Our first Shop of the Month has your digital footprint at it heart. Stephanie Humphrey offers help against cyberbullying and shares helpful tips with you to get both your digital life and Spreadshirt merch up to scratch. Check it out!
Stephanie Humphrey, your Spreadshop features the logo of your company ‘Til Death Do You Tweet. Can you explain the name for us?
The name ‘Til Death Do You Tweet helps to reinforce the idea that everything you do online will be there for as long as the internet exists. With the way data is stored, anything that gets posted online will always searchable and recoverable in some form. It’s also the name of our organization.
How do you help people prevent posting ill-advised stuff online?
I help people understand that we all have a personal brand that is represented in many ways. We talk about social media and your digital footprint specifically. That’s the most effective way to grow and maintain your personal brand. At the same time, it’s also the most effective way to damage your brand. Once you understand that responsibility, we talk about the potential negative consequences of managing your brand improperly online. This makes you more aware of what you post.
Your services are directed at groups as diverse as students, parents and businesses. Which group do you think is the most vulnerable and why?
Students are definitely the most vulnerable group that I speak to. This is the group where we’re seeing the worst-case scenarios relating to online use. Youth suicides from cyberbullying have consistently been on the rise in the past few years. There is a different sense of urgency that I have with that group.
You still have time to get your hoodie at a discount! Hit the link in my bio & help support good digital citizenship! Makes a great #holiday gift!
.@tddytofficial #TilDeathDoYouTweet #tech #socialmedia #internetsafety #digitalcitizenship #student #par… https://t.co/HibqEaEUkW pic.twitter.com/GQWpdS8CqB
— Stephanie Humphrey (@TechLifeSteph) December 2, 2019
A word of advice: what can we do if we have committed a faux-pas online and get at the receiving end of negative feedback?
If you find yourself mired in “cancel culture” because of something you posted, it makes sense to take a break from social media for a little while. You can deactivate your account so that you don’t have to delete it entirely. Delete the offending posts, and once you’re back online make a commitment to mindfulness in your social media interactions. If you give yourself a few seconds to think before you post, you can avoid a lot of those mistakes.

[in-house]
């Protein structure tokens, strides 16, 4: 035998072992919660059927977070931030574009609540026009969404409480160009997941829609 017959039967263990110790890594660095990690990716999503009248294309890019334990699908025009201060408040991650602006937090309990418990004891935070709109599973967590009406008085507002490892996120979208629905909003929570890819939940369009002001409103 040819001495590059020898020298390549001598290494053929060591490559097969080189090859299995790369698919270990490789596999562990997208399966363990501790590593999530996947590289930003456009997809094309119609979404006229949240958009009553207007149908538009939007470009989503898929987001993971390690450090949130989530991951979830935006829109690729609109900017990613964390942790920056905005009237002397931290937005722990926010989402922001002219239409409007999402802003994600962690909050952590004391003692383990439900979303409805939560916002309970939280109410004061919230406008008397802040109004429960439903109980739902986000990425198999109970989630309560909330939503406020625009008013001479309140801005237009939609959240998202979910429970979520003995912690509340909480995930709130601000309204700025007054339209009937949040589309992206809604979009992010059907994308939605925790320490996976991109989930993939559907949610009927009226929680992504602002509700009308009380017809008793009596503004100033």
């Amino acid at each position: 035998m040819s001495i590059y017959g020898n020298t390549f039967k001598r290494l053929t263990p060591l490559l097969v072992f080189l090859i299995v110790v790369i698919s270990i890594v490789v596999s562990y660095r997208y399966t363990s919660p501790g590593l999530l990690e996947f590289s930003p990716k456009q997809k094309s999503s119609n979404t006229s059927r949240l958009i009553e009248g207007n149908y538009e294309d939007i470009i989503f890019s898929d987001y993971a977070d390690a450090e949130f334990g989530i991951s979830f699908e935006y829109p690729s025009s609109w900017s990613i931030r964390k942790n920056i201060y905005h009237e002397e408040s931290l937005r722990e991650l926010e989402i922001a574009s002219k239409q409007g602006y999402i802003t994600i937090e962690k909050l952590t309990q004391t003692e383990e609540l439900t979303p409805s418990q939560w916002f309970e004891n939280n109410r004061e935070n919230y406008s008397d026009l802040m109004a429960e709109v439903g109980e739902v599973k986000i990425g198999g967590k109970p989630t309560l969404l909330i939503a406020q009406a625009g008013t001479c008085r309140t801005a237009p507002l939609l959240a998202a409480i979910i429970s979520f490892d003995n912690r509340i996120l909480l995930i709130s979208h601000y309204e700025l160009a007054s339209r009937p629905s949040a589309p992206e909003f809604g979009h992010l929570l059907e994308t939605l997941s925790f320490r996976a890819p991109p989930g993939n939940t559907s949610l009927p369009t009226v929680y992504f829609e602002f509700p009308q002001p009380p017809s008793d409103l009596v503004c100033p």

Another word of advice: how do you promote your Spreadshop? Subtle hints, social-media marketing or word-of-mouth?
I’ve been focusing on social media marketing to promote my Shop, but I also wear the merch at my presentations. So word-of-mouth has also been effective as well.
You asked & it’s here! The TDDYT Swag store is open! Get your hoodies & t-shirts and help spread the message of good digital citizenship! And if you purchase in the next two weeks, you get a 15% discount! Hit the link in my bio & thanks for your support!… https://t.co/AcprEbqcH3 pic.twitter.com/FYCQGhlPfD
— Stephanie Humphrey (@TechLifeSteph) November 25, 2019
So far, your company logo is the only design on offer. Did you design it yourself? And are you planning on offering more designs?
I hired a graphic designer for my logo. For the foreseeable future, that will probably be the only design I offer. But I do plan to offer the design on more products going forward.
Your Spreadshop motto is Buy Merch. Support Good Digital Citizenship. Do you get any feedback about how your merch helps spreading your message?
I have had a few people let me know that they were purchasing merch specifically to promote ‘Til Death Do You Tweet. Because they believe in the message! It’s my hope that the logo will be a conversation starter around good digital citizenship.
Any tips you care to share for anyone looking to sell their merch online?
If you can get some of the people that buy your merch to post pics of themselves wearing it, that multiplies your marketing efforts. Just make sure they tag you! Also, tell a story. Let people know why you came up with a particular design and what it means to you. Share a little about yourself, too. People want to buy from people they relate to.
Famous last words?
I want to encourage everyone reading this to support ‘Til Death Do You Tweet. I’m passionate about helping people understand how to be good digital citizens and making the internet a little nicer for everyone. And don’t forget – think before you post and protect your brand!
Thanks everyone at ‘Til Death Do You Tweet and Stephanie Humphrey! Let’s make the Internet what it should be – a place of goodwill and merchandise ?